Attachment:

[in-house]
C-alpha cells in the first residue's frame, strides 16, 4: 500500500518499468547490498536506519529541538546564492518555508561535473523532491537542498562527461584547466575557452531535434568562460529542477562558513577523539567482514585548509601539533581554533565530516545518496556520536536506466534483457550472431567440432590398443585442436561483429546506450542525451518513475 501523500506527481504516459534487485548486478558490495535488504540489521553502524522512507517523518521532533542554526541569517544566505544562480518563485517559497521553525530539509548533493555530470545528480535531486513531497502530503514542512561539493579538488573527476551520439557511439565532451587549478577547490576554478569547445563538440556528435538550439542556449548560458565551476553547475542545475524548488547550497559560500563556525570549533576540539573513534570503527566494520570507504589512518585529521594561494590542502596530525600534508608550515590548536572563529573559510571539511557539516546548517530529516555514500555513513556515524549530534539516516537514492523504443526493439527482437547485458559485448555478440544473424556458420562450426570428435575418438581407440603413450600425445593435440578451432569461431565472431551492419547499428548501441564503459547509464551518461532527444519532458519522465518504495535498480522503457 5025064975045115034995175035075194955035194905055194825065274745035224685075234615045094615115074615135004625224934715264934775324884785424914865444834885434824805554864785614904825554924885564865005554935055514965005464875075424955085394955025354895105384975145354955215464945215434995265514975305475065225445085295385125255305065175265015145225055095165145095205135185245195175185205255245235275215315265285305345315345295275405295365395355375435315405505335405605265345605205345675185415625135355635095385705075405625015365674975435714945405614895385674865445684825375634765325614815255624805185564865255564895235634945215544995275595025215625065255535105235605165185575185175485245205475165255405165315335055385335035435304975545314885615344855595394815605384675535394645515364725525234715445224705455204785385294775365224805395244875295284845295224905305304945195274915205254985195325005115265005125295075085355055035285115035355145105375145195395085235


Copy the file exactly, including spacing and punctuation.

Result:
[in-house]
C-alpha cells in the first residue's frame, strides 16, 4: 500500500518499468547490498536506519529541538546564492518555508561535473523532491537542498562527461584547466575557452531535434568562460529542477562558513577523539567482514585548509601539533581554533565530516545518496556520536536506466534483457550472431567440432590398443585442436561483429546506450542525451518513475 501523500506527481504516459534487485548486478558490495535488504540489521553502524522512507517523518521532533542554526541569517544566505544562480518563485517559497521553525530539509548533493555530470545528480535531486513531497502530503514542512561539493579538488573527476551520439557511439565532451587549478577547490576554478569547445563538440556528435538550439542556449548560458565551476553547475542545475524548488547550497559560500563556525570549533576540539573513534570503527566494520570507504589512518585529521594561494590542502596530525600534508608550515590548536572563529573559510571539511557539516546548517530529516555514500555513513556515524549530534539516516537514492523504443526493439527482437547485458559485448555478440544473424556458420562450426570428435575418438581407440603413450600425445593435440578451432569461431565472431551492419547499428548501441564503459547509464551518461532527444519532458519522465518504495535498480522503457 5025064975045115034995175035075194955035194905055194825065274745035224685075234615045094615115074615135004625224934715264934775324884785424914865444834885434824805554864785614904825554924885564865005554935055514965005464875075424955085394955025354895105384975145354955215464945215434995265514975305475065225445085295385125255305065175265015145225055095165145095205135185245195175185205255245235275215315265285305345315345295275405295365395355375435315405505335405605265345605205345675185415625135355635095385705075405625015365674975435714945405614895385674865445684825375634765325614815255624805185564865255564895235634945215544995275595025215625065255535105235605165185575185175485245205475165255405165315335055385335035435304975545314885615344855595394815605384675535394645515364725525234715445224705455204785385294775365224805395244875295284845295224905305304945195274915205254985195325005115265005125295075085355055035285115035355145105375145195395085235